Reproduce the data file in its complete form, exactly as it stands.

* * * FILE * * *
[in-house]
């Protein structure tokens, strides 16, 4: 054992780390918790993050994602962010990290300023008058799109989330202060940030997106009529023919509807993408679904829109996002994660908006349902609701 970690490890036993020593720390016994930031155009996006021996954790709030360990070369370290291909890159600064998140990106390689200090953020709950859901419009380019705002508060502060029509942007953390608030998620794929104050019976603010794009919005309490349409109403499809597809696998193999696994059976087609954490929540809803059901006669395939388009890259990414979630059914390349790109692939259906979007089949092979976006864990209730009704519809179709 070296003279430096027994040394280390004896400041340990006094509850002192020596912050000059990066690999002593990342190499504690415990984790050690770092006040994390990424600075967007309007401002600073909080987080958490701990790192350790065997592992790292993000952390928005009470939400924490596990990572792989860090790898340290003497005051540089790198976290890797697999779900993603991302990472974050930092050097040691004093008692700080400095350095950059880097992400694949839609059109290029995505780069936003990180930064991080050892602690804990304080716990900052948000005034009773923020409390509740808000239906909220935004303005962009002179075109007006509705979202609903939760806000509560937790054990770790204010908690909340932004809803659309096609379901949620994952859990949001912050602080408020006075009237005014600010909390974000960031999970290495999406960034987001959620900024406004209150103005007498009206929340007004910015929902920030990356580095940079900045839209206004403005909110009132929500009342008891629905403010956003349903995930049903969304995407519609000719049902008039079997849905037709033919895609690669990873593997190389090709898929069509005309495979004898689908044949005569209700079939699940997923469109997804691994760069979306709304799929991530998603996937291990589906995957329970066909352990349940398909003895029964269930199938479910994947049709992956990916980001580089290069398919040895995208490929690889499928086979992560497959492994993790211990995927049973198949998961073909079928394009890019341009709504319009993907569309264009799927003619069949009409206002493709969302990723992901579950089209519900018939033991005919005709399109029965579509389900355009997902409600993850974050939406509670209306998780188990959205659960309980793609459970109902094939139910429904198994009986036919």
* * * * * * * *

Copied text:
[in-house]
């Protein structure tokens, strides 16, 4: 054992780390918790993050994602962010990290300023008058799109989330202060940030997106009529023919509807993408679904829109996002994660908006349902609701 970690490890036993020593720390016994930031155009996006021996954790709030360990070369370290291909890159600064998140990106390689200090953020709950859901419009380019705002508060502060029509942007953390608030998620794929104050019976603010794009919005309490349409109403499809597809696998193999696994059976087609954490929540809803059901006669395939388009890259990414979630059914390349790109692939259906979007089949092979976006864990209730009704519809179709 070296003279430096027994040394280390004896400041340990006094509850002192020596912050000059990066690999002593990342190499504690415990984790050690770092006040994390990424600075967007309007401002600073909080987080958490701990790192350790065997592992790292993000952390928005009470939400924490596990990572792989860090790898340290003497005051540089790198976290890797697999779900993603991302990472974050930092050097040691004093008692700080400095350095950059880097992400694949839609059109290029995505780069936003990180930064991080050892602690804990304080716990900052948000005034009773923020409390509740808000239906909220935004303005962009002179075109007006509705979202609903939760806000509560937790054990770790204010908690909340932004809803659309096609379901949620994952859990949001912050602080408020006075009237005014600010909390974000960031999970290495999406960034987001959620900024406004209150103005007498009206929340007004910015929902920030990356580095940079900045839209206004403005909110009132929500009342008891629905403010956003349903995930049903969304995407519609000719049902008039079997849905037709033919895609690669990873593997190389090709898929069509005309495979004898689908044949005569209700079939699940997923469109997804691994760069979306709304799929991530998603996937291990589906995957329970066909352990349940398909003895029964269930199938479910994947049709992956990916980001580089290069398919040895995208490929690889499928086979992560497959492994993790211990995927049973198949998961073909079928394009890019341009709504319009993907569309264009799927003619069949009409206002493709969302990723992901579950089209519900018939033991005919005709399109029965579509389900355009997902409600993850974050939406509670209306998780188990959205659960309980793609459970109902094939139910429904198994009986036919």